Vinod P. Balachandran, Resident in General Surgery, Department of Surgery, New York Presbyterian Hospital, Weill Cornell Medical College, New York, NY; Martin S. Karpeh, Chairman, Department of Surgery, Beth Israel Medical Center, New York, NY
Vinod P. Balachandran, MD
Resident in General Surgery
Department of Surgery
New York Presbyterian Hospital
Weill Cornell Medical College
New York, NY
Martin S. Karpeh, MD
Department of Surgery
Beth Israel Medical Center
New York, NY
Introduction: A malignant peripheral nerve sheath tumor (MPNST) is any tumor that arises from a peripheral nerve or shows nerve sheath differentiation, excluding those that originate from the epineurium or the peripheral nerve vasculature.1 MPNSTs are histologically classified as malignant soft-tissue sarcomas and are a rare form of cancer. They are most commonly seen in patients with neurofibromatosis 1 (NF1) and are associated with significantly high rates of morbidity and mortality.
Results and discussion: The authors report a case of MPNST in a 47-year-old man with NF1 and discuss the various diagnostic and therapeutic modalities currently available.
Conclusion: The high incidence of MPNSTs in patients with NF1 and the severity of the disease require physicians to have a thorough understanding of related diagnostic and treatment methods to ensure adequate management. The future in treating MPNSTs revolves around developing targeted molecular therapies and improving our understanding of the biologic basis of the disease.
According to the World Health Organization, the term malignant peripheral nerve sheath tumor (MPNST) refers to any malignancy arising from a peripheral nerve or demonstrating nerve sheath differentiation, excluding those tumors that originate from the epineurium or peripheral nerve vasculature.1 MPNSTs are histologically classified as malignant soft-tissue sarcomas, which encompasses several subtypes, including malignant schwannoma, neurogenic sarcoma, neurofibrosarcoma, and malignant neurilemoma.2
MPNST is a rare form of cancer, with an incidence of 0.001% in the general population, and accounts for only 3% to 10% of all soft-tissue sarcomas.3-7 Although MPNSTs are rare, approximately 50% to 60% of these lesions are found in patients who have neurofibromatosis 1 (NF1), making NF1 the greatest risk factor for developing this cancer. We report a case of MPNST in a patient with NF1 and discuss the various diagnostic modalities, surgical treatments, indications for radiation and chemotherapy, and emerging biologic therapies for patients with these tumors.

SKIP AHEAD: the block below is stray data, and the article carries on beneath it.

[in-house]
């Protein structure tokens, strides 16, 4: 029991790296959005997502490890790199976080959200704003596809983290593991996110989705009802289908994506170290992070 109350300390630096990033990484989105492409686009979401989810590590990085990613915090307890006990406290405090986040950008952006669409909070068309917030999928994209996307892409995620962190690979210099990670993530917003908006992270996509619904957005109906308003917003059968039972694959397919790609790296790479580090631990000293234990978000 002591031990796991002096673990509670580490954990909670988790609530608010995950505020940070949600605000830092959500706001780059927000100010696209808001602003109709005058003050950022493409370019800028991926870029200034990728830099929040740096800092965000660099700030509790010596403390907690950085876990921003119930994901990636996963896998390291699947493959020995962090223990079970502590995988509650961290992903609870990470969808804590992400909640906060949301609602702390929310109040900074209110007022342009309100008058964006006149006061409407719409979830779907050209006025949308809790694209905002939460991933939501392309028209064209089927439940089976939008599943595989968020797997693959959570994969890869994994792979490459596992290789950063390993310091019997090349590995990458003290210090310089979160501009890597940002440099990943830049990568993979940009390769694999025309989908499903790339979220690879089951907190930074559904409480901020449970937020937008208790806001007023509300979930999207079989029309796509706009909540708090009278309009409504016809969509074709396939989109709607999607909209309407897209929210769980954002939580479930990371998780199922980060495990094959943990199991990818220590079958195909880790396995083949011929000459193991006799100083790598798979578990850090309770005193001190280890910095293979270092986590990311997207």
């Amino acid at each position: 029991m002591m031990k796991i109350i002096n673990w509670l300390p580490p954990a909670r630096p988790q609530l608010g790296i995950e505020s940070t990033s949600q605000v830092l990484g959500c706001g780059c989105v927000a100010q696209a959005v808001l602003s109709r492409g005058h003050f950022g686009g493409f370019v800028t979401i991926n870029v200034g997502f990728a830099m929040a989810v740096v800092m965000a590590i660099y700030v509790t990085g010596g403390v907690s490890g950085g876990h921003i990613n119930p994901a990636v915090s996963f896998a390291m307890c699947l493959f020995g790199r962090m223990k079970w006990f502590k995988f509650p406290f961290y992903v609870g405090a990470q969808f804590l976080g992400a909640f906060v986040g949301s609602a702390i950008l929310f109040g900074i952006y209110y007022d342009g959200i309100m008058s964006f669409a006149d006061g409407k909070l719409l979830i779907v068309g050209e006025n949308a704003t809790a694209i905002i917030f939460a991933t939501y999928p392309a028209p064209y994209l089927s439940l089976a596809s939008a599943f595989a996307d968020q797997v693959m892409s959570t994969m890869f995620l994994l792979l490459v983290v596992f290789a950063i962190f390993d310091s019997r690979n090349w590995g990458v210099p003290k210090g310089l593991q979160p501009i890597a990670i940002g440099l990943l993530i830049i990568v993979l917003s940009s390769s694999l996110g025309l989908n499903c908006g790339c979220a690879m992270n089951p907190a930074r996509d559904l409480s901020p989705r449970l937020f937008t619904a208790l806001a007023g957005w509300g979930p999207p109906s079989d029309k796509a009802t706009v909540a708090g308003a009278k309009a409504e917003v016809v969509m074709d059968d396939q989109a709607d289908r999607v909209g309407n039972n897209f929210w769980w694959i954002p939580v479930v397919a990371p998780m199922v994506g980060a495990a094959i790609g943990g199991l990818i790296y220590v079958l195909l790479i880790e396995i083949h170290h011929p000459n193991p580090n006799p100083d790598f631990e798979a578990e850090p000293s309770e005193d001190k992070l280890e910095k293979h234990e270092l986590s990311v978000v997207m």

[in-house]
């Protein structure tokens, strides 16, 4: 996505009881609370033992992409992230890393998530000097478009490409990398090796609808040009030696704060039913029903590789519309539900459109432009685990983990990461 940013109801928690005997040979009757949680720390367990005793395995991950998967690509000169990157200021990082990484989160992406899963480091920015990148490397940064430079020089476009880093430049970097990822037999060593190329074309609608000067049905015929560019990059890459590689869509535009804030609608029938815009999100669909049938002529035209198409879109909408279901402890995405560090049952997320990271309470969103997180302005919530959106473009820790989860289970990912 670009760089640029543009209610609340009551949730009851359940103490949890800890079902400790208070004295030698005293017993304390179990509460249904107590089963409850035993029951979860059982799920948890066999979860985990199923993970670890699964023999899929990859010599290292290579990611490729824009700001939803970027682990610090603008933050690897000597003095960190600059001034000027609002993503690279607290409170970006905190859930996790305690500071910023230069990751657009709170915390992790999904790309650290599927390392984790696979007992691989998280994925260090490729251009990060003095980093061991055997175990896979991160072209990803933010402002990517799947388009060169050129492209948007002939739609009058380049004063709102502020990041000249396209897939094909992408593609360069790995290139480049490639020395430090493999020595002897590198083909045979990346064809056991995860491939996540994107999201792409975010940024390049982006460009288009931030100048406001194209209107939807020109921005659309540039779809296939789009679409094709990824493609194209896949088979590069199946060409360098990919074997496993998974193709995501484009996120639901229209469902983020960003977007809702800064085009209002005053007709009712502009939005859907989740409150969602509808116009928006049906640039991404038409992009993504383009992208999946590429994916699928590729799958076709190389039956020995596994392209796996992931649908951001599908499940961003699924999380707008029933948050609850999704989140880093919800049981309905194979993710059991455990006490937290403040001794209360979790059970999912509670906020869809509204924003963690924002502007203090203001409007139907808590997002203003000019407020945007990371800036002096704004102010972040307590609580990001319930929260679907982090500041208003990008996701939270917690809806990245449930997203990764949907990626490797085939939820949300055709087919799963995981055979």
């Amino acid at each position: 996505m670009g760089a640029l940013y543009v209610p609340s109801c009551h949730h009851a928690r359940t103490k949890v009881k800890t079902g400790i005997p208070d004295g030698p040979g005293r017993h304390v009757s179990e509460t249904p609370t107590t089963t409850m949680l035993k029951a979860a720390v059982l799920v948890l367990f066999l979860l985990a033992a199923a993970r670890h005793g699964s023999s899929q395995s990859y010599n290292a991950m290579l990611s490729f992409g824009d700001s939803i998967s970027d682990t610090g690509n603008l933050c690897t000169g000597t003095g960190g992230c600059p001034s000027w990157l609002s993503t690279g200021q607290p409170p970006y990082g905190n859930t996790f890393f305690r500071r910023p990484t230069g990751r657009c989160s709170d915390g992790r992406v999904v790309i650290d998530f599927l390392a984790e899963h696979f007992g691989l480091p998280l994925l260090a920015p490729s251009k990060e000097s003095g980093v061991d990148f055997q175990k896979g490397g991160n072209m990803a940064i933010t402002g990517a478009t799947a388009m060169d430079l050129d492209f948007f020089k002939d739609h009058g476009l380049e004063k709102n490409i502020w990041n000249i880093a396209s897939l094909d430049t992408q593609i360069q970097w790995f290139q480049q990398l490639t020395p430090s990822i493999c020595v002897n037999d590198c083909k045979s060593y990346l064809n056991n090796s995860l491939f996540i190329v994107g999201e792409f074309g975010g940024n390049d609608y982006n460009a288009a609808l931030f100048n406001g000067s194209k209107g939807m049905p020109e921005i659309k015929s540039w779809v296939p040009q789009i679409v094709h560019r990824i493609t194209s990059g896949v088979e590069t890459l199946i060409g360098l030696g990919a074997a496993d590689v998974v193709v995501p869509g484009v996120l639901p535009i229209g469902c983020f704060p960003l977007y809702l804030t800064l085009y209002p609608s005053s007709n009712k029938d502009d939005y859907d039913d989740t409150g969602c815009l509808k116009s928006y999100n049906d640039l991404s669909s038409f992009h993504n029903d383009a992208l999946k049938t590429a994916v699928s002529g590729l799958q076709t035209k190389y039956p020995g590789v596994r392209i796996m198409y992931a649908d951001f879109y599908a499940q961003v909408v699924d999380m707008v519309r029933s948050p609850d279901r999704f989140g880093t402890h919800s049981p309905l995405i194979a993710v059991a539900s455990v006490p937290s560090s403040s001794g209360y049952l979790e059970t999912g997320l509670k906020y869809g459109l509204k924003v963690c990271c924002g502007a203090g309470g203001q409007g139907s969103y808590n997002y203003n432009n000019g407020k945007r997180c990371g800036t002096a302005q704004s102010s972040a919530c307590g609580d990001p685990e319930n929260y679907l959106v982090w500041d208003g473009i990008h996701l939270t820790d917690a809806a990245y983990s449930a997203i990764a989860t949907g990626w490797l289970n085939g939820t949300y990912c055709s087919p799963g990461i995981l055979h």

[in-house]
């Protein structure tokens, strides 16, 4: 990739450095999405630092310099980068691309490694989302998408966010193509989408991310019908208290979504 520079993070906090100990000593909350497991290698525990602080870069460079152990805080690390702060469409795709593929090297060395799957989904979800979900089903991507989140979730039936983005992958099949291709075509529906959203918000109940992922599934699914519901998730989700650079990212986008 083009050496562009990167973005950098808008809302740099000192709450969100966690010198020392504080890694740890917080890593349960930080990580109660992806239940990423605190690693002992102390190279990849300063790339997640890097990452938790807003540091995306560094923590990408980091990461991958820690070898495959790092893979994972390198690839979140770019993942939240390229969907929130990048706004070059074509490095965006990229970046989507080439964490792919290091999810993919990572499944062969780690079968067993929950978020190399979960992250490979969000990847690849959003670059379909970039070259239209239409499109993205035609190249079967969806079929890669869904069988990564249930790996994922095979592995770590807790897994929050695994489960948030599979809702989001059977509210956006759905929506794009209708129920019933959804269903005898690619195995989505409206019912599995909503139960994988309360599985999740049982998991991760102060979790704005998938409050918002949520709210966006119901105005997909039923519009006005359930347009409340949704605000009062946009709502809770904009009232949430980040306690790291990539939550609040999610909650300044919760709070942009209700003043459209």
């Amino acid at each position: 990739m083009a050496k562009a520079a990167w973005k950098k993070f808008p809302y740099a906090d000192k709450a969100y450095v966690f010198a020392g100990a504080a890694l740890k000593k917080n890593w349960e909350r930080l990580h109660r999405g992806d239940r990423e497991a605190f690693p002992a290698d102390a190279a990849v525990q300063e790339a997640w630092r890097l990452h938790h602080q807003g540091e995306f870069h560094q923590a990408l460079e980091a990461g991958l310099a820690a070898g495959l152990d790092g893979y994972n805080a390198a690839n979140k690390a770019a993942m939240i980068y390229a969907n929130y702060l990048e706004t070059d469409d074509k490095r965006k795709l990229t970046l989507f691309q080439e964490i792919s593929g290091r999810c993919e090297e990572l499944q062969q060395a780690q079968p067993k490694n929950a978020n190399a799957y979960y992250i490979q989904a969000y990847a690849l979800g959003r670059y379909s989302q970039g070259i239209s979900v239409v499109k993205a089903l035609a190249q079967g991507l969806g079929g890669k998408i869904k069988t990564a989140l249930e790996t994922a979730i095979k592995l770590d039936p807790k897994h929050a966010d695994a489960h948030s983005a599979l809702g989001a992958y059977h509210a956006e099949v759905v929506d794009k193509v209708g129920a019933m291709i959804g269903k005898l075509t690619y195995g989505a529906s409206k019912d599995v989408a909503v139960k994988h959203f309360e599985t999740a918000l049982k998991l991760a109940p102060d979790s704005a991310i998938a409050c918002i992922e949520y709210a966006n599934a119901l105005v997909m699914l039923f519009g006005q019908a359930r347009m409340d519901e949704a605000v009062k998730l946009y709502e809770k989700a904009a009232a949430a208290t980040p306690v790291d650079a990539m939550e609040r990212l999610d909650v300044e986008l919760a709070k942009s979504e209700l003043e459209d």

A 47-year-old man with NF1 presented to the surgical oncology service after experiencing 2 months of pain that he associated with the increasing size of a long-standing mass located in the medial aspect of his right knee. He described the pain as intermittent and throbbing, worsening with activity, and leaving him unable to jog. The patient reported no sensory or motor function deficits; no autonomic dysfunction, such as anhydrosis, coolness, or cyanosis; and no recent weight loss. He had no history of radiation exposure or trauma and experienced no systemic symptoms, such as fevers or chills, nor had he suffered similar pain in the past. His surgical history was notable for removal of a gastrointestinal stromal tumor (GIST) 3 years earlier and excision of a soft-tissue mass of unknown etiology from his neck 15 years earlier.
The patient appeared healthy with no evidence of cachexia. He was afebrile, and his vital signs were normal. Multiple caf?-au-lait macules and axillary and inguinal skin freckling were noted, consistent with his history of NF1. Inspection of the extremity revealed a large, suprapatellar mass along the medial aspect of the patient's right thigh. The overlying skin showed no evidence of erythema, discoloration, or necrosis. On palpation, the tumor was soft and without appreciable pulsation or fluctuance. The mass was freely movable along a medial-lateral axis but demonstrated minimal movement along a craniocaudal axis. There was no evidence of attachment to deeper structures or to the joint capsule. A positive Tinel's sign was appreciated on percussion of the mass. Sensory evaluation of the affected limb revealed normal responses to light touch, pinprick, two-point discrimination, vibration, and proprioception. A motor examination of the affected extremity found no difference in bulk, tone, or strength when compared with the unaffected extremity. Deep tendon reflexes were normal in the affected extremity. No inguinal lymphadenopathy was noted. Routine hematology and general chemistry were within normal limits.